Kerberos Constrained Delegation – Troubleshooting Tools (Part 5 of 6)

In Part 4 of this series (Kerberos Constrained Delegation – Troubleshooting Tools), I discussed Internet Explorer setup.  To date, the series has been about steps needed to set up Kerberos Constrained Delegation with Windows Integrated Authentication.  While the first parts of the series were not a step-by-step guide in how to set up Kerberos, it was meant to provide an overall checklist of things to make sure were properly set up.  What happens if you have an issue with Kerberos after it is set up?  That’s what this part of the series is about.

Unfortunately, many Kerberos setups have problems because:

  1. Not well documented, by Microsoft, which SPNs need to be created for each application
  2. Setting up SPNs can sometimes be problematic (you can find a lot of information about duplicate SPNs on the web)
  3. Configuration occurs on various servers that usually cross department boundaries or at least different people (Active Directory, IIS, Windows Clients, …)
  4. Administrators are generally unfamiliarity with the subject matter
  5. There is a lack of tools to help automate this process
  6. It’s not something that you do everyday (infrequent need for security setup)

Let’s look at some troubleshooting tools that can help point out issues with Kerberos setup.  I would typically use these tools in this order (similar to the setup steps we have taken in the earlier parts of this series).


Dhcheck.vbs – Checks your Active Directory work (including Duplicate SPNs).  Provides documentation for SPNs.

This is a great command line tool to check your SPNs and see if your Active Directory work was done correctly.  This tool documents your SPNs for your future needs as well.  If you test your SPNs in a development environment prior to going into production, you will have a nice roadmap of what you need to do to complete your production implementation correctly.  See Part 2 (Kerberos Constrained Delegation – Active Directory) for details on SPN setup.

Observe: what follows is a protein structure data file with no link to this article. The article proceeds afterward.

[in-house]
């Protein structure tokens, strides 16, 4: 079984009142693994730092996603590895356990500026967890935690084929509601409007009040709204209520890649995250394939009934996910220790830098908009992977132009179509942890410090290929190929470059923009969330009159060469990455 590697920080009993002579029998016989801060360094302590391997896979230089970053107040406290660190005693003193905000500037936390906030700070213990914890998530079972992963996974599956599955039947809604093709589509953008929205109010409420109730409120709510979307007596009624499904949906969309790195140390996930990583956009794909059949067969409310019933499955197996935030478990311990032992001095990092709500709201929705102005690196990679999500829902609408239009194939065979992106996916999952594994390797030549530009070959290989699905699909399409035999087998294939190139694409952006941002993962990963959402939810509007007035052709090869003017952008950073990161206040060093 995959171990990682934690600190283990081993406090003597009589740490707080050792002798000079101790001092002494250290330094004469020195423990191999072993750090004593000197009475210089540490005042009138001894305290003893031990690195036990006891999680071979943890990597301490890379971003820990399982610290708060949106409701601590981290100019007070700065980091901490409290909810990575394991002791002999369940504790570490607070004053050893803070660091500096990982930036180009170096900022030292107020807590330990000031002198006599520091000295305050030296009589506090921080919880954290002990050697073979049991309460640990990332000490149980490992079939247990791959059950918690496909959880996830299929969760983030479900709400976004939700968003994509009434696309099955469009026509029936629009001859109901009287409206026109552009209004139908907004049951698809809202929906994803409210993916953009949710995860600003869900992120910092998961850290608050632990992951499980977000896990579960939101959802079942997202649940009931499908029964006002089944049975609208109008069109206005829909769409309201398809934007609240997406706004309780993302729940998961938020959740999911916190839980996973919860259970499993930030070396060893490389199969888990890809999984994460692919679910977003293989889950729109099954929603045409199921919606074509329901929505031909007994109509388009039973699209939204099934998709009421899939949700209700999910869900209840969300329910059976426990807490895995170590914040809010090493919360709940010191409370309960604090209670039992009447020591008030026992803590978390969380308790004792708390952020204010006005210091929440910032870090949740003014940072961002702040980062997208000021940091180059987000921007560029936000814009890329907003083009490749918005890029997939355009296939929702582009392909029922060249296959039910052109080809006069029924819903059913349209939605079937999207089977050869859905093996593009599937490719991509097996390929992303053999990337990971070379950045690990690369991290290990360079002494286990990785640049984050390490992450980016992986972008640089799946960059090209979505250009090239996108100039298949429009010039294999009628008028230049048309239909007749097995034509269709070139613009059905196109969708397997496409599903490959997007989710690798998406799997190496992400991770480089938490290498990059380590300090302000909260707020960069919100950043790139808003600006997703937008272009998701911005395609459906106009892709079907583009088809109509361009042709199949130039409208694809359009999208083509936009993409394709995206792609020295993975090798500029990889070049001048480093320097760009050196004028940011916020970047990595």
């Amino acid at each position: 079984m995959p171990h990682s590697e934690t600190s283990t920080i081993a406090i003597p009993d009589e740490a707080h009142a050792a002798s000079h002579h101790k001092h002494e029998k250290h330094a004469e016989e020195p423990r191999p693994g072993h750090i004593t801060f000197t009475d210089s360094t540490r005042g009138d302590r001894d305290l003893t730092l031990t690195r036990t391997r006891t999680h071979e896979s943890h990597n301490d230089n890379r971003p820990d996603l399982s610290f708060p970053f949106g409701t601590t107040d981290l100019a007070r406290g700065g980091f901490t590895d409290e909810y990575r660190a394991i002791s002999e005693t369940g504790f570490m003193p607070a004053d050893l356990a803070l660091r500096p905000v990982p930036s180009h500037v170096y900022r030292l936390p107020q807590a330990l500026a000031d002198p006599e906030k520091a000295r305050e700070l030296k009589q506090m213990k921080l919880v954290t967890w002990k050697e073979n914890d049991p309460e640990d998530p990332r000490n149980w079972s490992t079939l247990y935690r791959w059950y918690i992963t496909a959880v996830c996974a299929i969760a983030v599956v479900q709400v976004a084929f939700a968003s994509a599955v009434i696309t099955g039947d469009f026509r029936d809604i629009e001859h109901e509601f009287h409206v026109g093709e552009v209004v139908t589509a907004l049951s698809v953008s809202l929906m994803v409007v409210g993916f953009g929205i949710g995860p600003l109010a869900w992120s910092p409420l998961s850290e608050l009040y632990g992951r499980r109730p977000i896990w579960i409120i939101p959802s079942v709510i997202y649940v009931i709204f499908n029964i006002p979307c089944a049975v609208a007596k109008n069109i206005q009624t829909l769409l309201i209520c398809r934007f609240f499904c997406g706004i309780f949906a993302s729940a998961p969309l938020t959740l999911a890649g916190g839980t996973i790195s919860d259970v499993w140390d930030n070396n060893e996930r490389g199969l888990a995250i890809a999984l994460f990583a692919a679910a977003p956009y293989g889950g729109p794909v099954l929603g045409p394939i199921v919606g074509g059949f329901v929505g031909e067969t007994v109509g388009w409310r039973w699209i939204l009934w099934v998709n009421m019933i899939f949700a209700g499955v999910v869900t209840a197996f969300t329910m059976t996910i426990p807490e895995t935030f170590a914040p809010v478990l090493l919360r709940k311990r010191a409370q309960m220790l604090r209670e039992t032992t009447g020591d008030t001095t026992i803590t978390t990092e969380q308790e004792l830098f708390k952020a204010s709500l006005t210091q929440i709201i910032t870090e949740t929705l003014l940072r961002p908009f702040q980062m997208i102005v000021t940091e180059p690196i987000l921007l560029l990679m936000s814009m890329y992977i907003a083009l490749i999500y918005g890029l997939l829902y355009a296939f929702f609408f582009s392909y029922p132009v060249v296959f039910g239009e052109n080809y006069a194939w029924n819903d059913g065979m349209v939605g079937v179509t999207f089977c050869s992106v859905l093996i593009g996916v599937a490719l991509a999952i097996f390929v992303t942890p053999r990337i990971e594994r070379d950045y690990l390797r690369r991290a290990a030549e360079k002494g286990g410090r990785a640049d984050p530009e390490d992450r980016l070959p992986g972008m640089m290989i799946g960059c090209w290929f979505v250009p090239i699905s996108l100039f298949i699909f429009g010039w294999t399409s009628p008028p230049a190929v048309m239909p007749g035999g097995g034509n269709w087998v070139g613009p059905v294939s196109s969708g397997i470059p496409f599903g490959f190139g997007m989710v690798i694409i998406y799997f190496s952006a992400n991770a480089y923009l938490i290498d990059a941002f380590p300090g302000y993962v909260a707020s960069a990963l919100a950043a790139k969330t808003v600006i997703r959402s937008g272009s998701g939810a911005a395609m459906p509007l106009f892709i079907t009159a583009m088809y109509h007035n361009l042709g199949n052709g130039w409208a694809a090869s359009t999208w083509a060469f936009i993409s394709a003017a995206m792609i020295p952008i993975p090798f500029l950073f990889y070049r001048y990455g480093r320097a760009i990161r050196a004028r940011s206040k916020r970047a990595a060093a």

Input Example

cscript dhcheck.vbs account1 [account2 [account […]]]
cscript dhcheck.vbs ServerMOSS$ ServerSSRS$ ServerSQL$ MOSS2007webapp SSRSwebapp SQLService > SPNoutputfile.txtNote:  The $ after the machine name (machinename$) indicates a machine (not a user account).


Output Example (for 2 accounts – 1 computer, 1 user)


Distinguished name…………..: CN=ServerMOSS,OU=MOSS07,OU=Prod,OU=Servers,DC=domain,DC=com
Account type………………..: Computer
User Account control…………: 528888(DEC) 80000(HEX)
Account Trusted for delegation..: True
Account sensitive for delegation: False
Registered Service Principal Names:
Checking for Duplicate SPNs…
No Duplicate SPNs found.


Distinguished name…………..: CN=MOSS2007webapp,OU=SSRS,OU=Prod Accounts,DC=domain,DC=com
Account type………………..: User
User Account control…………: 66888(DEC) 10000(HEX)
Account Trusted for delegation..: False
Account sensitive for delegation: False
Constrained delegation is enabled for:
Registered Service Principal Names:
Checking for Duplicate SPNs…
No Duplicate SPNs found.


DelegConfig – Tool that allows you to walk through your IIS configuration and check for issues.